The grounds currently consist of over twenty barns, halls, buildings, exhibits, workshops, and other display areas as well as playgrounds, stages, open air venues, offices & gift shop, trails, and parking areas. Also on the property are several acres of the last producing wheat farm acreages where volunteers take care of harvesting, baling, and processing the wheat. Travis said currently Turkey Red Wheat, low gluten, is being grown. Many people from around the area purchase the ground wheat and when the grist mill is operating many people will bring in a variety of items to be ground, such as corn for corn meal. There are numerous harvesting machines, both steam and gas driven, on the property as well as tractors to pull some of the machinery. A number of mills, dating before the 1900’s, are also on display. The oldest machine on the grounds is an 1849 Ground Hog Grain Separator and Chaff Piler which was once a pile of rubble and was meticulously put back together and reassembled to return to its original form.
Highlighting some of the displays and exhibit areas visited, the Farmhouse is a display of an early 1900’s home featuring beautiful antique furniture and a classic early kitchen with a wood burning stove. The stove is used occasionally, and the farmhouse is the scene of school day programs and craft days for children. We wandered through the California Barn, the Assembly Building, and the Harvester Barn, all filled with a variety of farm equipment and machinery donated by groups like the LA Paving Company. The Lima Bean harvester is unique, on loan from private sources. The size of the machinery is impressive, most of the pieces still able to run and many of the pieces restored by the museum’s volunteers. You will see equipment and machinery you have never seen before. In the Harvester Barn, a massive 1917 harvester from Hemet is front and center. It needed six people to operate when in use. Numerous gas and diesel tractors can be found in many of the exhibit barns.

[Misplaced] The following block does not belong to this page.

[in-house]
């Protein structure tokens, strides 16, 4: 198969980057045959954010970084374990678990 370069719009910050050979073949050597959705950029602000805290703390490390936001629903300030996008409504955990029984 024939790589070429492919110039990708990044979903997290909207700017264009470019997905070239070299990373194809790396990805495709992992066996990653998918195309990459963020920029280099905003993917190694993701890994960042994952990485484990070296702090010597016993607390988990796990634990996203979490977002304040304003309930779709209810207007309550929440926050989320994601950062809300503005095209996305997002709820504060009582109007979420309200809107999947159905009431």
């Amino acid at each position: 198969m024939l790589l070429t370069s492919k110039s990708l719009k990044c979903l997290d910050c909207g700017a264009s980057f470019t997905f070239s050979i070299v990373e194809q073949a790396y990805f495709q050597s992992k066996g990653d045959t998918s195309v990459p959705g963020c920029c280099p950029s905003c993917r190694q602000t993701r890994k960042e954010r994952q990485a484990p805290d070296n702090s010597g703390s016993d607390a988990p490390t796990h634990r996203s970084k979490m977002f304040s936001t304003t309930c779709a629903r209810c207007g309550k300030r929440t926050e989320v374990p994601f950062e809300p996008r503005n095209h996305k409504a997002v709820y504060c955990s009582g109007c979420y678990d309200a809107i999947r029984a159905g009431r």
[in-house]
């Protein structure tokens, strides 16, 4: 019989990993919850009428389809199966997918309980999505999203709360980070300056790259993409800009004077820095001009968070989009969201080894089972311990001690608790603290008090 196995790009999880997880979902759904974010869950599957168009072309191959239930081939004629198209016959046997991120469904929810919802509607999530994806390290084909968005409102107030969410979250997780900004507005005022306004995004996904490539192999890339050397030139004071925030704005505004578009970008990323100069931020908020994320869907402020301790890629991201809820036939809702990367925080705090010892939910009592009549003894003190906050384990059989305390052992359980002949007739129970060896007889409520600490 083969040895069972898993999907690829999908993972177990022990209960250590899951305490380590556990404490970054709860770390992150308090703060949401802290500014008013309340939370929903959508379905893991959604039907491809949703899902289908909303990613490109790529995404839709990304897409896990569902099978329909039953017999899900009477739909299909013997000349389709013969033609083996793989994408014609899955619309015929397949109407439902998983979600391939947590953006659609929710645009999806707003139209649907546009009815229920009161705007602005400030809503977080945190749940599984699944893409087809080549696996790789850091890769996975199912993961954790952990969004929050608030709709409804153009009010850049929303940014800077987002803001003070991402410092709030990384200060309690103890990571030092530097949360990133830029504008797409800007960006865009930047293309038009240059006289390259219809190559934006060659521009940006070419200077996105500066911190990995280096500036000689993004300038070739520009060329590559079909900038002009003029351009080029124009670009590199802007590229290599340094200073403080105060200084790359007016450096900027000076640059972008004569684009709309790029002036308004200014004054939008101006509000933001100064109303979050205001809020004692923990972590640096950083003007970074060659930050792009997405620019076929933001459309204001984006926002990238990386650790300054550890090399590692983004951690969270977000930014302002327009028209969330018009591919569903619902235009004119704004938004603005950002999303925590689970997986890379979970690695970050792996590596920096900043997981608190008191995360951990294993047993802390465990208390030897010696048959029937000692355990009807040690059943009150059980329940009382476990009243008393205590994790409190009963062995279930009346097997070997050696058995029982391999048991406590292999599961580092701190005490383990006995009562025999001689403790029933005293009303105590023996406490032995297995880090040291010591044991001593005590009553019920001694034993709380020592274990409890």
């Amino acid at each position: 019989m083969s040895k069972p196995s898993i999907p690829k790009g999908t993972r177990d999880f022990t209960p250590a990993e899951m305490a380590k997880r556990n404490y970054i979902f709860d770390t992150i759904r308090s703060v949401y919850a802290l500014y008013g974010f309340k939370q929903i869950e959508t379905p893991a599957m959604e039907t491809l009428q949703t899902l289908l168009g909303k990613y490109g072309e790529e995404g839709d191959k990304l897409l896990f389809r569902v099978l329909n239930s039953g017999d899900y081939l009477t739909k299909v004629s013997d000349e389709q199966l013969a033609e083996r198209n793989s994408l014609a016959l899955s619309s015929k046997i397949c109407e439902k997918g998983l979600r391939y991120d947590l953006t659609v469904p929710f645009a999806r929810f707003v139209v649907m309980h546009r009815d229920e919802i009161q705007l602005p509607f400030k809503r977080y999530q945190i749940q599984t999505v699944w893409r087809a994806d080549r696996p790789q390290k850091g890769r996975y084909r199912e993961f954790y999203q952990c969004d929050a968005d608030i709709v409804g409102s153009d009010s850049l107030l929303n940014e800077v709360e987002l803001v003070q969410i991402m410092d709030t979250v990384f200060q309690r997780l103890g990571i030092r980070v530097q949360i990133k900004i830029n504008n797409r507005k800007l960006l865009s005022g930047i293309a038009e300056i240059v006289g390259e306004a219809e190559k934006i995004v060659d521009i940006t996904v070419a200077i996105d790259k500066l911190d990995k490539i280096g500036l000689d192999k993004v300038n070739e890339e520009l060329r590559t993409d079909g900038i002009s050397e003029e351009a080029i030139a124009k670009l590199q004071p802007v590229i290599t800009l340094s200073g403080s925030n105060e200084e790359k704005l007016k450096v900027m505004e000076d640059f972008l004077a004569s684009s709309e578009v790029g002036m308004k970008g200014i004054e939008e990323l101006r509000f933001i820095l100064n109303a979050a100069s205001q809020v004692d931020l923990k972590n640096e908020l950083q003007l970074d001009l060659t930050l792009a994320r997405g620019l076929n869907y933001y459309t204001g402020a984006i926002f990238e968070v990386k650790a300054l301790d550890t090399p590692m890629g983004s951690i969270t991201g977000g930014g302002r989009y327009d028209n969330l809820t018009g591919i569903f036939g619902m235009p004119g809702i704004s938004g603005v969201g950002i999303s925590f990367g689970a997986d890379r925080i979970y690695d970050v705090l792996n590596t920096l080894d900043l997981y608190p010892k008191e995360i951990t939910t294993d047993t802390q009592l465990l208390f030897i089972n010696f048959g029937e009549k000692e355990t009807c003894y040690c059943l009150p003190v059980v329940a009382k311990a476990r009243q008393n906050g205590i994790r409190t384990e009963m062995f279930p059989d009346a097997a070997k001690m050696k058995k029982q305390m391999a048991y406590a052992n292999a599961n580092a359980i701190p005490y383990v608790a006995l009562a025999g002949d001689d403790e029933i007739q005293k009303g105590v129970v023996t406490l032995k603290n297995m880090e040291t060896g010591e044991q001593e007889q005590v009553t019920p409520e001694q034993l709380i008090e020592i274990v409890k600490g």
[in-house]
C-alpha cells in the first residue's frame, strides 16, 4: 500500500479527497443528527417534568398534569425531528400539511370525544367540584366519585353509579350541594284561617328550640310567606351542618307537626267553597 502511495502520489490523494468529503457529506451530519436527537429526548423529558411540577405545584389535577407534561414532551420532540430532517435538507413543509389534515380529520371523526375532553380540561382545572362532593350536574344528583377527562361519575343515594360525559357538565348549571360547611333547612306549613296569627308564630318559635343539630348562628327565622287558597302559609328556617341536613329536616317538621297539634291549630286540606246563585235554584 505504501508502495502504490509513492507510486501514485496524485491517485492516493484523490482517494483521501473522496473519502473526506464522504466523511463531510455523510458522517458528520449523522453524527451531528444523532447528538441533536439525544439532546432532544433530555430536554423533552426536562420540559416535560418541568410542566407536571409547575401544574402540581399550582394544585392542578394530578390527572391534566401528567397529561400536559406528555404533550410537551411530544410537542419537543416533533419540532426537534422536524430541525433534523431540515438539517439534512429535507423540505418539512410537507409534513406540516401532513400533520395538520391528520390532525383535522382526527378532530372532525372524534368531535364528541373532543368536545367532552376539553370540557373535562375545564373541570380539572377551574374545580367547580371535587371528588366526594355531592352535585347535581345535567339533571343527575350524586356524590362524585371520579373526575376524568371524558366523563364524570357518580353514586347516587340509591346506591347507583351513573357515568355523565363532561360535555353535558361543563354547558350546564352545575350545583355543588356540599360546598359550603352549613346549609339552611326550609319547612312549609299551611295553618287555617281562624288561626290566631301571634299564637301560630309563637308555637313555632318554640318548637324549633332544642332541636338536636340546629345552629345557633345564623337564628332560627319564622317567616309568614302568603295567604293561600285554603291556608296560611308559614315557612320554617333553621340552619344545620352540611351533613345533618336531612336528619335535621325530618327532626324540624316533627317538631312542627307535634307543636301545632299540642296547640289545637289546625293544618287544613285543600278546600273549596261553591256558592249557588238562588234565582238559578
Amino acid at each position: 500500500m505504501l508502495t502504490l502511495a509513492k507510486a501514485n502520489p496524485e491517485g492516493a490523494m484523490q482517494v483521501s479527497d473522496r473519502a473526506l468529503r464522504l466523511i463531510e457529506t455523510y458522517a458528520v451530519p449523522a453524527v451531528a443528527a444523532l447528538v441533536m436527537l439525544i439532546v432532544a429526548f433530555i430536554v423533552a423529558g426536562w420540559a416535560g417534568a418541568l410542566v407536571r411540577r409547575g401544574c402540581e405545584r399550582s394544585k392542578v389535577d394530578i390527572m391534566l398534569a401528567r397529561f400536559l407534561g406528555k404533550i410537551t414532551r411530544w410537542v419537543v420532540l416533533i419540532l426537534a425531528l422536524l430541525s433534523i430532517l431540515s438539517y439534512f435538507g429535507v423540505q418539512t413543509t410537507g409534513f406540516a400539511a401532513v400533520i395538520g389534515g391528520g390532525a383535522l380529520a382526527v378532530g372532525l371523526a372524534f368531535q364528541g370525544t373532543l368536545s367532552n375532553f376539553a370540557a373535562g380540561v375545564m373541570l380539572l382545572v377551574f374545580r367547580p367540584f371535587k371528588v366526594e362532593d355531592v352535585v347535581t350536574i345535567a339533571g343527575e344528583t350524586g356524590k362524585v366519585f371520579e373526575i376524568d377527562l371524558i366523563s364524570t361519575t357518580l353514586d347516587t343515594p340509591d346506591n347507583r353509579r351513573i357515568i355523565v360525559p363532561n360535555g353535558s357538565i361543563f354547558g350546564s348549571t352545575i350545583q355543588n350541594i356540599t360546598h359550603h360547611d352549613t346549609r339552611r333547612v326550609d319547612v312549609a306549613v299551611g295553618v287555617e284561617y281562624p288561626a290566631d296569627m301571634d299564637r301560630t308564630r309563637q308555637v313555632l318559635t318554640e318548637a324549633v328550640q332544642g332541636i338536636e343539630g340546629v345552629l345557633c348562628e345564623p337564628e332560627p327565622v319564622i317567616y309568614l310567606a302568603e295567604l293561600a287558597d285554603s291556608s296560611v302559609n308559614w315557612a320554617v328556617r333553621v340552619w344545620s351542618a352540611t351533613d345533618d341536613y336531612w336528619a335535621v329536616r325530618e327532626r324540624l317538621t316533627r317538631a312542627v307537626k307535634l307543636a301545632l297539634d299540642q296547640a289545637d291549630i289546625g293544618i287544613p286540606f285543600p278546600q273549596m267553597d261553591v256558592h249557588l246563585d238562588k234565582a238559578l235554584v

In the Assembly Building, designed for group meetings, I was able to see the West Coast Clock & Watch Museum, a display I did not know existed on the property. Docent John Ginzler pointed out the 1893 original clock tower which the museum received that is from the San Diego Courthouse, displayed high above the meeting area. John has worked in this area for 11 years. Entering the museum, you will see the beginnings of 3-400 clocks and watches on display. The oldest clock in the museum dates to 1710, an English Tall Case Clock. The unique Little Egypt clock, made in Paris and shown at the 1893 Chicago Fair has a fascinating story you will have to hear from John. He said the museum holds a swap meet in June where many of the clocks can be purchased. They also offer classes in clock repair and restoration. Call 760-941-1791 if interested. The Clock Museum is open Saturdays from 10 am to 2 pm.
Up the hill from the Harvester Barn, Virgil, Travis, and myself arrived at the Blacksmith and Wheelwright Shop, where activity was in full swing. Blacksmith instructors David Gottfredson and Andrew Albert were conducting classes for those interested in learning this trade. Fires were burning and the sound of hammering on anvils echoed through the barn. Andre said many of the students were working on a variety of antique pieces and many were learning the trade. An interesting large art piece hangs on the shop wall made from students adding various pieces they made to the work. Classes run the first three Thursdays of every other month and the shop is open Saturdays from 9 am to 3 pm. For more information contact the Museum.